JQA Twitter Feed Inspires New Font
We are always happy to see new projects that are based on the collections housed at the MHS and are delighted to learn of a new font--aptly named Old Man Eloquent--designed to match the hand of John Quincy Adams. It was on the tails of the first anniversary of John Quincy Adams's tweeting debut that we were introduced to Old Man Eloquent.
Independent type designer Brian Willson, a follower of the Society's John Quincy Adams Twitter feed, found inspiration for his latest font one day while reading the brief journal entry for that day 200 years earlier. Willson realized that plenty of samples of Adams's penmanship must exist and soon found himself on the MHS website. "I spent a long time there that first day, reading journal entries, admiring Adams's bold, no-nonsense script. There were plenty of samples of his alphabets. Plus, I'd yet created no truly bold-weighted penmanship font." He knew that he had found his next project.
As with all such projects, Willson explains, he began by poring over the extant material for just the right alphabets, both upper and lower cases as well as numerals, punctuation, and any other special glyphs (i.e., ampersands, dollar signs, old-style double-s). Once he has chosen all of the available characters, he uses a digital bitmap-graphics program to enlarge them and hand-trace the outlines using vector-graphics tools. The designer uses his own judgment at this stage to determine how raggedy the font will be, how rough or how fine the flourishes.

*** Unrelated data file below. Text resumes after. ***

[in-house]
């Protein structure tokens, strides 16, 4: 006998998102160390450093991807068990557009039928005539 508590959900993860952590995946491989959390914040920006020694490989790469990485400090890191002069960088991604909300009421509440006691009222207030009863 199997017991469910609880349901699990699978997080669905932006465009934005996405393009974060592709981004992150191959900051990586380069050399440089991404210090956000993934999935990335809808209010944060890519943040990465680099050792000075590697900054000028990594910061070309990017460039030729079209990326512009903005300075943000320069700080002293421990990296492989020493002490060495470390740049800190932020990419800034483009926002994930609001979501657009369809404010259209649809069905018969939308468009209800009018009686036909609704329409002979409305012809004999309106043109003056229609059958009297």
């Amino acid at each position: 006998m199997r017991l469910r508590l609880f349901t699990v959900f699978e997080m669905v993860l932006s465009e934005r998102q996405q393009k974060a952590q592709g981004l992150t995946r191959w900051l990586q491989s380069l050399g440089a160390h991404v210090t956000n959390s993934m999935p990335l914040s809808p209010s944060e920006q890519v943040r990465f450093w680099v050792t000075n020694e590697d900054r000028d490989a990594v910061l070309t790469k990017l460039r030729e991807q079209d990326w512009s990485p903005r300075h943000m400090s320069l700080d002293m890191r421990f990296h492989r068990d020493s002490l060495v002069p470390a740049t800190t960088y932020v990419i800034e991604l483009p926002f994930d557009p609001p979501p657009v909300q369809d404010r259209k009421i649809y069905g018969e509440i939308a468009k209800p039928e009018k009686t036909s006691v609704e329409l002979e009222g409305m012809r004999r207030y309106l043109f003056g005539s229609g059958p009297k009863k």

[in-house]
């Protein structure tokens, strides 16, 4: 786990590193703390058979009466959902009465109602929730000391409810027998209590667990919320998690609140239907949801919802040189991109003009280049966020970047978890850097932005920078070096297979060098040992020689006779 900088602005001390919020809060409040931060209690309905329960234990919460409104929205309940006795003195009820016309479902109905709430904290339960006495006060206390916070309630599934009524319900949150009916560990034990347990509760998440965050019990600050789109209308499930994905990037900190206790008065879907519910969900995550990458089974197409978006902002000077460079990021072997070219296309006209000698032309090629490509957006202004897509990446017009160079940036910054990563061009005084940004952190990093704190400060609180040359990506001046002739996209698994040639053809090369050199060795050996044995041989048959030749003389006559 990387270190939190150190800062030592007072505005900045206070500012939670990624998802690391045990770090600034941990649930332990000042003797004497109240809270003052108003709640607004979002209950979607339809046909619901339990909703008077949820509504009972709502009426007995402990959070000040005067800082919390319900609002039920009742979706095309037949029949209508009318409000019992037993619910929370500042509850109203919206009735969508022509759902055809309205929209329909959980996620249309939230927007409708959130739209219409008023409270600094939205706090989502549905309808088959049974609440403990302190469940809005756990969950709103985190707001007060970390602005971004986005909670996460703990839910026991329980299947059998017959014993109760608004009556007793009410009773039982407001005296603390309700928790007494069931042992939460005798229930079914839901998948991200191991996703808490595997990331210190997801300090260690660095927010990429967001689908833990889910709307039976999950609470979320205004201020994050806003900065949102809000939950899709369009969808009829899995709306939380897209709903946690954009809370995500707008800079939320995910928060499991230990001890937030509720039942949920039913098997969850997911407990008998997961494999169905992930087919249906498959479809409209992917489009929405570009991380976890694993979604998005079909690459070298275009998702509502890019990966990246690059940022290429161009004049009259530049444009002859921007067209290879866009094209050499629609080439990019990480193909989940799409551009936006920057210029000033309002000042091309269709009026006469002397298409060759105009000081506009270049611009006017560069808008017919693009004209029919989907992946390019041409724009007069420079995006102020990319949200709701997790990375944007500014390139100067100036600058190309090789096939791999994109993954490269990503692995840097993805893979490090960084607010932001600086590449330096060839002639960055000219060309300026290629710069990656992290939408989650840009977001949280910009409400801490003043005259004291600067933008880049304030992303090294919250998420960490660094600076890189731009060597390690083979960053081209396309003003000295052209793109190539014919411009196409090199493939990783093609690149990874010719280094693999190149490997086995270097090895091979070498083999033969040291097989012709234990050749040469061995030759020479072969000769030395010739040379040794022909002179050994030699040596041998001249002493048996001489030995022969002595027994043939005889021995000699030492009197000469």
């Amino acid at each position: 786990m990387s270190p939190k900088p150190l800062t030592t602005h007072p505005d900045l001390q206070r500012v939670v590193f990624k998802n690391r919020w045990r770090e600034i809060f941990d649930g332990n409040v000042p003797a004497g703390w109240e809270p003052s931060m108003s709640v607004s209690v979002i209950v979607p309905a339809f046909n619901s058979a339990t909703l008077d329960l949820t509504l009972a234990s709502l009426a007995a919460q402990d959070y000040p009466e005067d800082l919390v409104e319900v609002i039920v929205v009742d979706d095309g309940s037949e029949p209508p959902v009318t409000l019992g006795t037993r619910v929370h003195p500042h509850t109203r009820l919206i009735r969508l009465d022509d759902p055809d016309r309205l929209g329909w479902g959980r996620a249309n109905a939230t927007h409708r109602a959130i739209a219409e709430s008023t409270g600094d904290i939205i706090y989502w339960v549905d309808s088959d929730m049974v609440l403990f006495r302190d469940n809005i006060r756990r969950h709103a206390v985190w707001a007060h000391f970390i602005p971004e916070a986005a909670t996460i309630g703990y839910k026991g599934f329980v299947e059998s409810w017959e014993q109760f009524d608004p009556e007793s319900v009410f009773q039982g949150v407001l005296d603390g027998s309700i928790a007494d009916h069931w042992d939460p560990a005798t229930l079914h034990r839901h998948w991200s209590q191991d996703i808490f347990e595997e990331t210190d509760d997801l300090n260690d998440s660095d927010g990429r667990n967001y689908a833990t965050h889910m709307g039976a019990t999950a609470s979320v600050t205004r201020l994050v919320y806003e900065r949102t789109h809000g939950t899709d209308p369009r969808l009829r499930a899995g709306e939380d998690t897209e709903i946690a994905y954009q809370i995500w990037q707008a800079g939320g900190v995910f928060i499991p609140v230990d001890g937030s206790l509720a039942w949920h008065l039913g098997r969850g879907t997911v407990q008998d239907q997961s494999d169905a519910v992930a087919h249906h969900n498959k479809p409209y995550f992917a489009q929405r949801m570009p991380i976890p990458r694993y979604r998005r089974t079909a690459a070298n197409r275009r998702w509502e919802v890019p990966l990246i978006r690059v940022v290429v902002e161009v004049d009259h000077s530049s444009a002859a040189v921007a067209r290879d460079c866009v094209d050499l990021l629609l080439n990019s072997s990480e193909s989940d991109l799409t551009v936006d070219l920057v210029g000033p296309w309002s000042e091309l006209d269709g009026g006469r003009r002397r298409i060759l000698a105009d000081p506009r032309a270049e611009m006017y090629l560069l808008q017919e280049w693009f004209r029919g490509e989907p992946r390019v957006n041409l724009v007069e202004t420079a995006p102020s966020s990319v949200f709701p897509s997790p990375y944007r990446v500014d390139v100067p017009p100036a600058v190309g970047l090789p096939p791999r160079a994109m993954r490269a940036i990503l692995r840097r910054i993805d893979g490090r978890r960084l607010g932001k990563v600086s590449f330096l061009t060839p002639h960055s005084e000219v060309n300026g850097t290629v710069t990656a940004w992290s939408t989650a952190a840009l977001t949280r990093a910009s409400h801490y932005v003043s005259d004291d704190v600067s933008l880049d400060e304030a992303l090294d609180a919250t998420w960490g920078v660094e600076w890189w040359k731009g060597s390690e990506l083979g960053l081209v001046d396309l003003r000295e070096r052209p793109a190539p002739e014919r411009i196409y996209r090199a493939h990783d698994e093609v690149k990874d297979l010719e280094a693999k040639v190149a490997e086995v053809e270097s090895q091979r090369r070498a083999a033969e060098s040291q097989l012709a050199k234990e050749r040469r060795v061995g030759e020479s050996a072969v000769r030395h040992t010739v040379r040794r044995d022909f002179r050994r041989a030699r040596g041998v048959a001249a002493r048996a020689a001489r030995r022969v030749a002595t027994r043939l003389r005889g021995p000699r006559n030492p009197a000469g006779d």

Once the hand-tracing is complete, each vector graphic is pasted into a font-creation program, and then the real work begins. Many hours go into balancing each character and making sure its optical size matches the others. Each must then be mated with every other character to ensure a perfect cursive alignment. Invariably, several modern marks are missing from old materials (e.g., the Euro symbol), so these must be created from scratch.
Willson estimates that it takes at least 200 hours to create a full-featured historical pen font. In the case of Old Man Eloquent, with its 450-plus characters and both a regular and a bold style, the total was closer to 400. "But," he remarks, "the hours tend to fly by. In part because of the idea that I'm somehow helping connect the modern world to the historical one, somehow spinning a thread across the ages."
Willson, well known for his historical penmanship fonts, began his foray into font design with the simulation of a colleague's handwriting. When he met with success, he turned to handwriting of the 1800s and developed Texas Hero based on the writing of Thomas J. Rusk. This was followed by Houston Pen, Lamar Pen, and Emily Austin. He explains part of the pleasure he finds in creating his historical fonts, "something about the old way of writing--in fact, something about the contents of the old letters and journal entries themselves--placed me in an oddly pleasant paradox, as if I had one foot in the modern, digital world, and one the long-gone world of writing with an inkwell and quill pen." To view and purchase Old Man Eloquent along with Willson's other fonts visit: www.oldfonts.com.